The British broadcaster has been thrown into disarray following the Hutton report this week as reporter Andrew Gilligan became the latest to quit. Outraged staff fear the BBC's “rigorous journalism” is under siege.
BBC staff are rallying to the support of former boss, Greg Dyke.
The row over the Hutton report this week, which exonerated the government of British Prime Minister Tony Blair of any wrongdoing in the suicide of former weapons expert Kelly but strongly rebuked the BBC, continues to blaze in the offices of the world’s best known broadcasting service.
On Saturday, indignant BBC staff were calling for a renewed enquiry into Britain’s case for war in Iraq even as they defended their former bosses. Hundreds of BBC employees paid for a full-page newspaper advert to air their frustrations. "Greg Dyke stood for brave, independent and rigorous BBC journalism that was fearless in its search for the truth," they said of the BBC’s former director general, who resigned a day after Wednesday’s Hutton report.
BBC chairman of the board of governors Gavyn Davies also stepped down on Wednesday, while investigative reporter Andrew Gilligan, whose controversial broadcast accusing the government of "sexing up" the threat from former Iraqi leader Saddam Hussein in an intelligence dossier, quit on Friday.
"We are resolute that the BBC should not step back from its determination to investigate the facts in pursuit of the truth," the advert added. Many of the BBC staff walked out in protest at offices of the broadcaster across Britain.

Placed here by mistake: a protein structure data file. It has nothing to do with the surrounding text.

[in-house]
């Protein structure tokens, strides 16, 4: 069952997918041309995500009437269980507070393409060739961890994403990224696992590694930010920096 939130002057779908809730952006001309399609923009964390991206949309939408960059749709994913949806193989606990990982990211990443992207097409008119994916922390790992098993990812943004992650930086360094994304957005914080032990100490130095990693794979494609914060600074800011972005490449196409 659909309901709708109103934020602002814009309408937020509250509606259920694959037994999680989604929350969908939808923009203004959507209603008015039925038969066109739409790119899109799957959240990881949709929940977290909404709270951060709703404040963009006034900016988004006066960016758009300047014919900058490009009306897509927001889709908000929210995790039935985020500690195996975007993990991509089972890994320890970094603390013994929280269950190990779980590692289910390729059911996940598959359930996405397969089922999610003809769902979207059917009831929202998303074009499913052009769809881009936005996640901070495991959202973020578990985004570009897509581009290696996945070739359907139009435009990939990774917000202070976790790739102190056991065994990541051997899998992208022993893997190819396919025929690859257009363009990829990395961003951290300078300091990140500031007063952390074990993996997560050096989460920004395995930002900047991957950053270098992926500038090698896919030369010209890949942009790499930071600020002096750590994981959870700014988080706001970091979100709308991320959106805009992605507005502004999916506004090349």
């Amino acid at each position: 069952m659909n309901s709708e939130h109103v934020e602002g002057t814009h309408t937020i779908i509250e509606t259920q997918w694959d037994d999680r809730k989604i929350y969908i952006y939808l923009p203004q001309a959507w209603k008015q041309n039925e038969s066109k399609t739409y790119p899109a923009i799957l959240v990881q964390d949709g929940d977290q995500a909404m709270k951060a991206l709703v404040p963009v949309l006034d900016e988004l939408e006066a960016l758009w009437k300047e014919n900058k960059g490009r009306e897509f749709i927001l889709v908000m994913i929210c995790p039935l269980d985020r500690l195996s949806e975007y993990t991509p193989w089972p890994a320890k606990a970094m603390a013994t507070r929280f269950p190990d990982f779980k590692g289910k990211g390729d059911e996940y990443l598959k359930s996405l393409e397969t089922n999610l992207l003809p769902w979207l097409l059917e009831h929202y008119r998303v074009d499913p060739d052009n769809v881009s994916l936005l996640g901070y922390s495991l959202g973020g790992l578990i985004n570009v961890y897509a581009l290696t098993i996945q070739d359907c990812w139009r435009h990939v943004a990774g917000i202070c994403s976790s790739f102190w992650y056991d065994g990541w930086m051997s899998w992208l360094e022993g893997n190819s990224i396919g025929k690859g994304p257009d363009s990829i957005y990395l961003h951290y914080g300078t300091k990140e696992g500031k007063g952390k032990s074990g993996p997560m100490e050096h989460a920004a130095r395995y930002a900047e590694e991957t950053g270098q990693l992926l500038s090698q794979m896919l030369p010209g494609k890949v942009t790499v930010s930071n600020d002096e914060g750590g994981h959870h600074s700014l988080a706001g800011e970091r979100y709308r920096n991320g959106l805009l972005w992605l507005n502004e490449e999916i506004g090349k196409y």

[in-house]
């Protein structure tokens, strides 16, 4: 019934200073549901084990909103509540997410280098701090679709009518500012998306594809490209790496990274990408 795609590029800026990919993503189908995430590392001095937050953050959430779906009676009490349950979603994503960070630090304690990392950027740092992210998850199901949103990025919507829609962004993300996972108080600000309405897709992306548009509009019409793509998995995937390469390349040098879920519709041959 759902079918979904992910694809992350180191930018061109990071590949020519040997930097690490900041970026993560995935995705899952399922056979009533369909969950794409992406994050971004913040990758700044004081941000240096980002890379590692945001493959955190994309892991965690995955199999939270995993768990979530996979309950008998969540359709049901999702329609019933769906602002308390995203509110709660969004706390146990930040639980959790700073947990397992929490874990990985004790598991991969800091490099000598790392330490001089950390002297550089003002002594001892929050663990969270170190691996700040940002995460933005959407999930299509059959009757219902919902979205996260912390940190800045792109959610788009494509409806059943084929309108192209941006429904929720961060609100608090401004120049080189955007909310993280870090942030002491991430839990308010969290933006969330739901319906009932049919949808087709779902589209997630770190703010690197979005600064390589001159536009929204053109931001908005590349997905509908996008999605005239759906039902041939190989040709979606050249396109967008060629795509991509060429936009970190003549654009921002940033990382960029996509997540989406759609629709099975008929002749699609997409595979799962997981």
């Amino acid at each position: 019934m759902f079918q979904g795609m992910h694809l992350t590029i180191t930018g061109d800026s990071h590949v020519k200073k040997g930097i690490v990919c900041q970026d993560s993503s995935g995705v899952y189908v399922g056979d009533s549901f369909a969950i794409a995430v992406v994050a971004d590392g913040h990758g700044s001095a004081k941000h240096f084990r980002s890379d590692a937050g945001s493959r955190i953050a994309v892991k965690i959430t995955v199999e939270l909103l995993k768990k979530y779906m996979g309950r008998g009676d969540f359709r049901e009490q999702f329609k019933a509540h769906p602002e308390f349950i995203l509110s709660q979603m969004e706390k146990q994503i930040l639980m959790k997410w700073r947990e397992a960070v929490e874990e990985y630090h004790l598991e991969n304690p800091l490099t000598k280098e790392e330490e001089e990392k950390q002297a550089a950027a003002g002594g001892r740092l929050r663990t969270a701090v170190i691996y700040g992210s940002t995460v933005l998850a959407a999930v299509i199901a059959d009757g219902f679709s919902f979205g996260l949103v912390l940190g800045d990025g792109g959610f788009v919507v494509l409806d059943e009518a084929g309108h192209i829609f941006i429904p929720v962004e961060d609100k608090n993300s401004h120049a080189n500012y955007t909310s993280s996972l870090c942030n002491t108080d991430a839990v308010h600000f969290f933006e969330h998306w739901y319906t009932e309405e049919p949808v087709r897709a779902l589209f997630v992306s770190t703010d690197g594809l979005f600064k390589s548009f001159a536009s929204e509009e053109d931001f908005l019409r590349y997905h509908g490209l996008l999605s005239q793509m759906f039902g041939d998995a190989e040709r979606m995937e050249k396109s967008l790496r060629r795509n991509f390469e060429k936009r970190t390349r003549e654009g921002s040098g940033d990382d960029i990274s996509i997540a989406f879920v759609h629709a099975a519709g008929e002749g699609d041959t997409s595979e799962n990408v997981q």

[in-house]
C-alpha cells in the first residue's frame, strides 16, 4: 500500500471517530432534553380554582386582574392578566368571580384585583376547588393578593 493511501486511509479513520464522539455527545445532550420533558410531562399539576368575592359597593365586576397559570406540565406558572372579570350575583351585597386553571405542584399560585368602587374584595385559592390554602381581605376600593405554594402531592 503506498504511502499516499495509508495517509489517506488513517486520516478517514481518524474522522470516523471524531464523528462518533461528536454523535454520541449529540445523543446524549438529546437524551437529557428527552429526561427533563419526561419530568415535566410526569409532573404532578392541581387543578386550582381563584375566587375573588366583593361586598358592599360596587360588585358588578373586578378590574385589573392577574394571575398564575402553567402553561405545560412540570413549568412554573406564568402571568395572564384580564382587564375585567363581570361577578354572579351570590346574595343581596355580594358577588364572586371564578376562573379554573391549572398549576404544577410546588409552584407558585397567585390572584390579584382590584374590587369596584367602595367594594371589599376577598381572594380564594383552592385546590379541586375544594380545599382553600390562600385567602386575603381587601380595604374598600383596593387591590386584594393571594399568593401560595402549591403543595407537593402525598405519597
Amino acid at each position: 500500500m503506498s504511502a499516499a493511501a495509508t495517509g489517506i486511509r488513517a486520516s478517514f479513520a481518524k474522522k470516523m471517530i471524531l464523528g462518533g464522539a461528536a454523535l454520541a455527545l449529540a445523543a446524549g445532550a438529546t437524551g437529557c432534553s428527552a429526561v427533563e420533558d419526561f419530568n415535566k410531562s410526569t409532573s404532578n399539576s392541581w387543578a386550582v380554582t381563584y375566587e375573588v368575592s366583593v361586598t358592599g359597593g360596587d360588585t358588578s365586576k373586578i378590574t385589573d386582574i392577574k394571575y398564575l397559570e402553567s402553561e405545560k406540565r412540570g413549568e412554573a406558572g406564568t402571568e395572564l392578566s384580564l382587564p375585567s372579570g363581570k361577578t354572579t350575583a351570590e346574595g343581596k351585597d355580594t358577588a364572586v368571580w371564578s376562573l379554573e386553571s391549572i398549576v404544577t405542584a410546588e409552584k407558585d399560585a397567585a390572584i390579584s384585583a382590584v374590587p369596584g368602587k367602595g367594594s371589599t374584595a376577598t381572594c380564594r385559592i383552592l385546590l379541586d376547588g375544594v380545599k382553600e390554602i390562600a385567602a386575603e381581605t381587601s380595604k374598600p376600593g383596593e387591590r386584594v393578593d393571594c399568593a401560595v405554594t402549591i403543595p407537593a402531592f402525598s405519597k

Anti-war campaigners were to protest outside Blair’s offices on Saturday over what they called Hutton’s "whitewash."
Hutton absolves Blair
Andrew Gilligan from the BBC
U.K. Judge Lord Hutton said on Wednesday that claims inserted by BBC reporter Andrew Gilligan (photo) in his broadcast that the British government had doctored intelligence in a controversial dossier on Iraq’s weapons of mass destruction were "unfounded."
Government scientist and weapons expert at the British Ministry of Defense Kelly was the anonymous source for Gilligan’s story and committed suicide when his name was made public. Lord Hutton added that no one could be help responsible for Kelly’s suicide.
"I am satisfied that Kelly took his own life by cutting his left wrist," Lord Hutton said on Wednesday, adding there could be no way to foresee the public pressure put on the scientist would cause him to take his life.
Britain's Prime Minister Tony Blair
For British Premier Tony Blair, the clean bill given him by the Hutton report has provided him with a much-needed respite as he has fended off sharp criticism from the media as well as the opposition conservatives for his alleged role in Kelly’s suicide. Blair's popularity has also dipped to record lows ever since the Kelly affair first surfaced.
However, Hutton said BBC reporter Andrew Gilligan was wrong to say that to beef up an otherwise lackluster dossier, the government had intentionally included a now questionable claim that Iraqi weapons of mass destruction were deployable in 45 minutes.
"The reality was that the 45-minute claim was based on an intelligence report the Secret Intelligence Service considered to be reliable," Hutton said.
In his 328-page report, Hutton also lambasted the BBC’s supervisory system as "defective" and said Gilligan had unfairly attacked the government’s integrity without properly backing up the charges.
"Victim of a grave injustice"
Though the BBC has accepted that Gilligan’s report had errors, many within the broadcaster are upset at what they see as Hutton’s scathing criticism of the BBC as opposed to the kid-gloved handling of the government’s role.
"If Lord Hutton had fairly considered the evidence he heard, he would have concluded that most of my story was right. The government did sex up the dossier, transforming possibilities and probabilities into certainties, removing vital caveats," Gilligan said in his resignation statement." He added, "Some of my story was wrong... But the BBC collectively has been the victim of a grave injustice."